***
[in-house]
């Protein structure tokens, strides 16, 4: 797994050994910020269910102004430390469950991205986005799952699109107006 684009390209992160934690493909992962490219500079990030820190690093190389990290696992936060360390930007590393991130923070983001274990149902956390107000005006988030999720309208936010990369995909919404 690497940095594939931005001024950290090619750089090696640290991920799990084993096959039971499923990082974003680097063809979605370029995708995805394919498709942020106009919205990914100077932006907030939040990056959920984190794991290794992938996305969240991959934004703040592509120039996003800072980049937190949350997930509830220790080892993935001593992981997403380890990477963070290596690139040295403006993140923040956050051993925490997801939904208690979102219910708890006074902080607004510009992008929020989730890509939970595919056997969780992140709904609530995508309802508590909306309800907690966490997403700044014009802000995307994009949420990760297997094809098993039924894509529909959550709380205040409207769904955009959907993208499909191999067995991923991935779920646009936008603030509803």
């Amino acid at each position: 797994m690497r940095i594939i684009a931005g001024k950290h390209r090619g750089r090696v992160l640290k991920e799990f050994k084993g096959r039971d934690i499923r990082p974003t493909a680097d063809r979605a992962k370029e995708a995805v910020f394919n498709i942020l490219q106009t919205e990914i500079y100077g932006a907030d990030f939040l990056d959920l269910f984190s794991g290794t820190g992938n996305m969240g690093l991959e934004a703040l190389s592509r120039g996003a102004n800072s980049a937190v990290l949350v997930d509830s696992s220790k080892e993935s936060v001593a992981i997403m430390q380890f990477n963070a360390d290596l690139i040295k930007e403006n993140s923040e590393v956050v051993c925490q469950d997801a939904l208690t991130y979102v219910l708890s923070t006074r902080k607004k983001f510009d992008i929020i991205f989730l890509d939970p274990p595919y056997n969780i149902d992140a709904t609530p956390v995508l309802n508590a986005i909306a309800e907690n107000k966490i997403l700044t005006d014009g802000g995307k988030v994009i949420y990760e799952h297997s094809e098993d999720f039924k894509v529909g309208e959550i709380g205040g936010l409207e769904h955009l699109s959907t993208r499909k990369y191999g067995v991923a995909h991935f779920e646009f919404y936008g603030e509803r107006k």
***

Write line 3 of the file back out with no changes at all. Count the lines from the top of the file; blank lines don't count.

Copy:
């Amino acid at each position: 797994m690497r940095i594939i684009a931005g001024k950290h390209r090619g750089r090696v992160l640290k991920e799990f050994k084993g096959r039971d934690i499923r990082p974003t493909a680097d063809r979605a992962k370029e995708a995805v910020f394919n498709i942020l490219q106009t919205e990914i500079y100077g932006a907030d990030f939040l990056d959920l269910f984190s794991g290794t820190g992938n996305m969240g690093l991959e934004a703040l190389s592509r120039g996003a102004n800072s980049a937190v990290l949350v997930d509830s696992s220790k080892e993935s936060v001593a992981i997403m430390q380890f990477n963070a360390d290596l690139i040295k930007e403006n993140s923040e590393v956050v051993c925490q469950d997801a939904l208690t991130y979102v219910l708890s923070t006074r902080k607004k983001f510009d992008i929020i991205f989730l890509d939970p274990p595919y056997n969780i149902d992140a709904t609530p956390v995508l309802n508590a986005i909306a309800e907690n107000k966490i997403l700044t005006d014009g802000g995307k988030v994009i949420y990760e799952h297997s094809e098993d999720f039924k894509v529909g309208e959550i709380g205040g936010l409207e769904h955009l699109s959907t993208r499909k990369y191999g067995v991923a995909h991935f779920e646009f919404y936008g603030e509803r107006k």